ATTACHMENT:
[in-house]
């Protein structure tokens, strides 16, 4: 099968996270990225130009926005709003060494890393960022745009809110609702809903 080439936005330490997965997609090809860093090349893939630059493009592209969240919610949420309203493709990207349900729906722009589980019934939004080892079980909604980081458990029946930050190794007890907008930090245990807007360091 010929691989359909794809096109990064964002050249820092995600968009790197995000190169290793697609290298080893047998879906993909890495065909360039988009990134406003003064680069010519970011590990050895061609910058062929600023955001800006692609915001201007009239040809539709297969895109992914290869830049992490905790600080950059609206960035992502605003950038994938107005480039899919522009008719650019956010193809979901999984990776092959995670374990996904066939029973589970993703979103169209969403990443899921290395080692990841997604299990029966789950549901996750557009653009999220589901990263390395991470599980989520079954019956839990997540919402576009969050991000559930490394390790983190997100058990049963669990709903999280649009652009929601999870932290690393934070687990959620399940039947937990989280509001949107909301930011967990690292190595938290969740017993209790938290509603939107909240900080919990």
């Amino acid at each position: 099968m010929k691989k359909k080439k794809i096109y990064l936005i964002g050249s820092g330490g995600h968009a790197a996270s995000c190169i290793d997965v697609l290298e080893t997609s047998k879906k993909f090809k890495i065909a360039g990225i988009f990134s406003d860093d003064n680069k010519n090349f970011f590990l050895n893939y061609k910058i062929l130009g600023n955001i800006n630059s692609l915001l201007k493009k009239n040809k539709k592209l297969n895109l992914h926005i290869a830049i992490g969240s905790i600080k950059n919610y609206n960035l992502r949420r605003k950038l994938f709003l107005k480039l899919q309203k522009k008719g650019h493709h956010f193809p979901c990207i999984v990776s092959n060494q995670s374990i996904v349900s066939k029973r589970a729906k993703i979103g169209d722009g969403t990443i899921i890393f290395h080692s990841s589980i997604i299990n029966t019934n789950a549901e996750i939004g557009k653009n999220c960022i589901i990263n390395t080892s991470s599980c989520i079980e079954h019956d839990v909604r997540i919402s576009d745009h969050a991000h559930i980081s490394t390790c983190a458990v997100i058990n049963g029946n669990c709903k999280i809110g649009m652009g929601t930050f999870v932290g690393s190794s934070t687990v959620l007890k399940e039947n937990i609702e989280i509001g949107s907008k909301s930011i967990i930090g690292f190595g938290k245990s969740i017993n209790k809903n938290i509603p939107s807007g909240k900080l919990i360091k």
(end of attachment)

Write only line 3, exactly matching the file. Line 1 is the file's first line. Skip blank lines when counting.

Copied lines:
């Amino acid at each position: 099968m010929k691989k359909k080439k794809i096109y990064l936005i964002g050249s820092g330490g995600h968009a790197a996270s995000c190169i290793d997965v697609l290298e080893t997609s047998k879906k993909f090809k890495i065909a360039g990225i988009f990134s406003d860093d003064n680069k010519n090349f970011f590990l050895n893939y061609k910058i062929l130009g600023n955001i800006n630059s692609l915001l201007k493009k009239n040809k539709k592209l297969n895109l992914h926005i290869a830049i992490g969240s905790i600080k950059n919610y609206n960035l992502r949420r605003k950038l994938f709003l107005k480039l899919q309203k522009k008719g650019h493709h956010f193809p979901c990207i999984v990776s092959n060494q995670s374990i996904v349900s066939k029973r589970a729906k993703i979103g169209d722009g969403t990443i899921i890393f290395h080692s990841s589980i997604i299990n029966t019934n789950a549901e996750i939004g557009k653009n999220c960022i589901i990263n390395t080892s991470s599980c989520i079980e079954h019956d839990v909604r997540i919402s576009d745009h969050a991000h559930i980081s490394t390790c983190a458990v997100i058990n049963g029946n669990c709903k999280i809110g649009m652009g929601t930050f999870v932290g690393s190794s934070t687990v959620l007890k399940e039947n937990i609702e989280i509001g949107s907008k909301s930011i967990i930090g690292f190595g938290k245990s969740i017993n209790k809903n938290i509603p939107s807007g909240k900080l919990i360091k």